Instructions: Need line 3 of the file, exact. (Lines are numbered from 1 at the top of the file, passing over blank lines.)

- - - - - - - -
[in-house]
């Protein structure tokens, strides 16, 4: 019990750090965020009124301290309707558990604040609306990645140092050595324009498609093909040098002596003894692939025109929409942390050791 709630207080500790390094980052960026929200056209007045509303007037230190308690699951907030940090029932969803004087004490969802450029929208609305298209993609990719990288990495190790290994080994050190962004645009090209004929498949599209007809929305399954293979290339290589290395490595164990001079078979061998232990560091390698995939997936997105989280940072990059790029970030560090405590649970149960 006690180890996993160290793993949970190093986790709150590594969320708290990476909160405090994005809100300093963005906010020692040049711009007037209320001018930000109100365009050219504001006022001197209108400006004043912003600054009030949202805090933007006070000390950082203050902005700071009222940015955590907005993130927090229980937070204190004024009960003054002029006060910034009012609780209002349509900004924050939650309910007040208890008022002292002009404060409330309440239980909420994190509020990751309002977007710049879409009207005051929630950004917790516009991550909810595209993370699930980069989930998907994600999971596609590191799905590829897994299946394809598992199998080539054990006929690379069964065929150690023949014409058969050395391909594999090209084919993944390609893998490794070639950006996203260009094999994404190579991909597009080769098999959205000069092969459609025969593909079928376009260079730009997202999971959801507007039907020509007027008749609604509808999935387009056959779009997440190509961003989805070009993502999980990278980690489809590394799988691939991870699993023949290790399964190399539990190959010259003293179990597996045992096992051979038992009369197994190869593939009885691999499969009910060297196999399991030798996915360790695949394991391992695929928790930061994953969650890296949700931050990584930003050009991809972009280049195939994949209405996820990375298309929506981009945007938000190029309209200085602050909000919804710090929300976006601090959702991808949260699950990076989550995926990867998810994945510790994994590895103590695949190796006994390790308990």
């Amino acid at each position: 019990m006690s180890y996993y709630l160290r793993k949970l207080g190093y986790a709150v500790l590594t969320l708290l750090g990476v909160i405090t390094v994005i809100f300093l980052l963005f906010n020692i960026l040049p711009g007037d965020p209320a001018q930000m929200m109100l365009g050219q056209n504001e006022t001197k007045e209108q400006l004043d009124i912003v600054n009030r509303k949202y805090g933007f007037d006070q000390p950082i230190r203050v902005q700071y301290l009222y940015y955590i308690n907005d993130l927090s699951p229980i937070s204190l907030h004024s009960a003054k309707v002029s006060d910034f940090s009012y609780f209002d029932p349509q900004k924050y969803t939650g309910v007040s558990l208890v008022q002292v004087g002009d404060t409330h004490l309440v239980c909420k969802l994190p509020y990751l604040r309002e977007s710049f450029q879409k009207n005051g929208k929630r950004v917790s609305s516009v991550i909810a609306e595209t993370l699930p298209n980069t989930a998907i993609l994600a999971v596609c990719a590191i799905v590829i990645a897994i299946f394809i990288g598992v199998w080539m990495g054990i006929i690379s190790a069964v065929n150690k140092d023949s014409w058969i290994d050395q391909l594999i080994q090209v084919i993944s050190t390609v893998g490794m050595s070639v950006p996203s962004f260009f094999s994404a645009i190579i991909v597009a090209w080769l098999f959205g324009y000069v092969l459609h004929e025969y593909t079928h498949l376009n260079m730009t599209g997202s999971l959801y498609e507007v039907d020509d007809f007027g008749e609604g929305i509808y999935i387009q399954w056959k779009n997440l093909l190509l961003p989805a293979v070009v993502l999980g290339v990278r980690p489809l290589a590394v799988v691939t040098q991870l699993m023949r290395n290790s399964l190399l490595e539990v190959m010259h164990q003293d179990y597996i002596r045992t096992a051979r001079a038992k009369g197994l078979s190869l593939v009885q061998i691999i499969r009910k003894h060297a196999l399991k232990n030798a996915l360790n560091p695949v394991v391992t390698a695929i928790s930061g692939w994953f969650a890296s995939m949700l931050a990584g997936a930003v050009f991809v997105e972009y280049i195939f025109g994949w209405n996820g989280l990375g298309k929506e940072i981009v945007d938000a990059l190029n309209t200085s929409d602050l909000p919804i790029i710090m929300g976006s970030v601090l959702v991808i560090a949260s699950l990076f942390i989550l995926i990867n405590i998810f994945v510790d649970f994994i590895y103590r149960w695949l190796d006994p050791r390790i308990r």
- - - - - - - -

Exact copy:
């Amino acid at each position: 019990m006690s180890y996993y709630l160290r793993k949970l207080g190093y986790a709150v500790l590594t969320l708290l750090g990476v909160i405090t390094v994005i809100f300093l980052l963005f906010n020692i960026l040049p711009g007037d965020p209320a001018q930000m929200m109100l365009g050219q056209n504001e006022t001197k007045e209108q400006l004043d009124i912003v600054n009030r509303k949202y805090g933007f007037d006070q000390p950082i230190r203050v902005q700071y301290l009222y940015y955590i308690n907005d993130l927090s699951p229980i937070s204190l907030h004024s009960a003054k309707v002029s006060d910034f940090s009012y609780f209002d029932p349509q900004k924050y969803t939650g309910v007040s558990l208890v008022q002292v004087g002009d404060t409330h004490l309440v239980c909420k969802l994190p509020y990751l604040r309002e977007s710049f450029q879409k009207n005051g929208k929630r950004v917790s609305s516009v991550i909810a609306e595209t993370l699930p298209n980069t989930a998907i993609l994600a999971v596609c990719a590191i799905v590829i990645a897994i299946f394809i990288g598992v199998w080539m990495g054990i006929i690379s190790a069964v065929n150690k140092d023949s014409w058969i290994d050395q391909l594999i080994q090209v084919i993944s050190t390609v893998g490794m050595s070639v950006p996203s962004f260009f094999s994404a645009i190579i991909v597009a090209w080769l098999f959205g324009y000069v092969l459609h004929e025969y593909t079928h498949l376009n260079m730009t599209g997202s999971l959801y498609e507007v039907d020509d007809f007027g008749e609604g929305i509808y999935i387009q399954w056959k779009n997440l093909l190509l961003p989805a293979v070009v993502l999980g290339v990278r980690p489809l290589a590394v799988v691939t040098q991870l699993m023949r290395n290790s399964l190399l490595e539990v190959m010259h164990q003293d179990y597996i002596r045992t096992a051979r001079a038992k009369g197994l078979s190869l593939v009885q061998i691999i499969r009910k003894h060297a196999l399991k232990n030798a996915l360790n560091p695949v394991v391992t390698a695929i928790s930061g692939w994953f969650a890296s995939m949700l931050a990584g997936a930003v050009f991809v997105e972009y280049i195939f025109g994949w209405n996820g989280l990375g298309k929506e940072i981009v945007d938000a990059l190029n309209t200085s929409d602050l909000p919804i790029i710090m929300g976006s970030v601090l959702v991808i560090a949260s699950l990076f942390i989550l995926i990867n405590i998810f994945v510790d649970f994994i590895y103590r149960w695949l190796d006994p050791r390790i308990r």